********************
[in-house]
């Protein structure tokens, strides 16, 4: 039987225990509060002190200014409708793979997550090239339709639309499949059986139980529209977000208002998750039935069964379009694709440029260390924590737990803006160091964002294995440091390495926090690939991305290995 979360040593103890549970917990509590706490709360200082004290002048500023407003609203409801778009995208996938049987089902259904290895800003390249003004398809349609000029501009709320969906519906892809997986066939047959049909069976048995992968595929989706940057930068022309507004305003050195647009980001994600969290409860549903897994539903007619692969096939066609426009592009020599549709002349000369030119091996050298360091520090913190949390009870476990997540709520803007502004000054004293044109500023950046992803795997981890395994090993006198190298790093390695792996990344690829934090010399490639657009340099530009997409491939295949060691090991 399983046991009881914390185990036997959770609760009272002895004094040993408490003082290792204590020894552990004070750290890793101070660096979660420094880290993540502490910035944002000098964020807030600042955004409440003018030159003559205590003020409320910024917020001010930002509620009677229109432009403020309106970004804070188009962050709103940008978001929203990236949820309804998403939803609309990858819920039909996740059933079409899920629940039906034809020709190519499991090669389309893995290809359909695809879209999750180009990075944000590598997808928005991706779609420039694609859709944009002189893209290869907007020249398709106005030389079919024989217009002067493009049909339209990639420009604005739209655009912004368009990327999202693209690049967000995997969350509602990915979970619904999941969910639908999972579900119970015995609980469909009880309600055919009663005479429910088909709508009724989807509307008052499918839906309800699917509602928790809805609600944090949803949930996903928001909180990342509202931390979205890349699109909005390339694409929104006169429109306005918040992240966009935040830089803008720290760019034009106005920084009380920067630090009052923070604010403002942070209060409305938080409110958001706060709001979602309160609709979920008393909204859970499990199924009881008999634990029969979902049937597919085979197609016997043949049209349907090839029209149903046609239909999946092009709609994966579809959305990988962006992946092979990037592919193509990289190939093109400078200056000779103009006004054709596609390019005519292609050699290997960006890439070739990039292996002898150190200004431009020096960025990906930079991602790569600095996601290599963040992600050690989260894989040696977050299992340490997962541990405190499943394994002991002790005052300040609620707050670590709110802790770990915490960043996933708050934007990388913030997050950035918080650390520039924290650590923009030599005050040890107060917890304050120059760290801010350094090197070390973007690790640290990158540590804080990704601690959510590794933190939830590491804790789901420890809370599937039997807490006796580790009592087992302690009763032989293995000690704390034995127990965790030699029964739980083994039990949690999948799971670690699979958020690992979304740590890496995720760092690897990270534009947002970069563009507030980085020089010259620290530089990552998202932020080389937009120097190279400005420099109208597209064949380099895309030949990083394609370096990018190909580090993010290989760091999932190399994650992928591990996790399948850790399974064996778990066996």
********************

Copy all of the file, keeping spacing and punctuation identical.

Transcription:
[in-house]
């Protein structure tokens, strides 16, 4: 039987225990509060002190200014409708793979997550090239339709639309499949059986139980529209977000208002998750039935069964379009694709440029260390924590737990803006160091964002294995440091390495926090690939991305290995 979360040593103890549970917990509590706490709360200082004290002048500023407003609203409801778009995208996938049987089902259904290895800003390249003004398809349609000029501009709320969906519906892809997986066939047959049909069976048995992968595929989706940057930068022309507004305003050195647009980001994600969290409860549903897994539903007619692969096939066609426009592009020599549709002349000369030119091996050298360091520090913190949390009870476990997540709520803007502004000054004293044109500023950046992803795997981890395994090993006198190298790093390695792996990344690829934090010399490639657009340099530009997409491939295949060691090991 399983046991009881914390185990036997959770609760009272002895004094040993408490003082290792204590020894552990004070750290890793101070660096979660420094880290993540502490910035944002000098964020807030600042955004409440003018030159003559205590003020409320910024917020001010930002509620009677229109432009403020309106970004804070188009962050709103940008978001929203990236949820309804998403939803609309990858819920039909996740059933079409899920629940039906034809020709190519499991090669389309893995290809359909695809879209999750180009990075944000590598997808928005991706779609420039694609859709944009002189893209290869907007020249398709106005030389079919024989217009002067493009049909339209990639420009604005739209655009912004368009990327999202693209690049967000995997969350509602990915979970619904999941969910639908999972579900119970015995609980469909009880309600055919009663005479429910088909709508009724989807509307008052499918839906309800699917509602928790809805609600944090949803949930996903928001909180990342509202931390979205890349699109909005390339694409929104006169429109306005918040992240966009935040830089803008720290760019034009106005920084009380920067630090009052923070604010403002942070209060409305938080409110958001706060709001979602309160609709979920008393909204859970499990199924009881008999634990029969979902049937597919085979197609016997043949049209349907090839029209149903046609239909999946092009709609994966579809959305990988962006992946092979990037592919193509990289190939093109400078200056000779103009006004054709596609390019005519292609050699290997960006890439070739990039292996002898150190200004431009020096960025990906930079991602790569600095996601290599963040992600050690989260894989040696977050299992340490997962541990405190499943394994002991002790005052300040609620707050670590709110802790770990915490960043996933708050934007990388913030997050950035918080650390520039924290650590923009030599005050040890107060917890304050120059760290801010350094090197070390973007690790640290990158540590804080990704601690959510590794933190939830590491804790789901420890809370599937039997807490006796580790009592087992302690009763032989293995000690704390034995127990965790030699029964739980083994039990949690999948799971670690699979958020690992979304740590890496995720760092690897990270534009947002970069563009507030980085020089010259620290530089990552998202932020080389937009120097190279400005420099109208597209064949380099895309030949990083394609370096990018190909580090993010290989760091999932190399994650992928591990996790399948850790399974064996778990066996």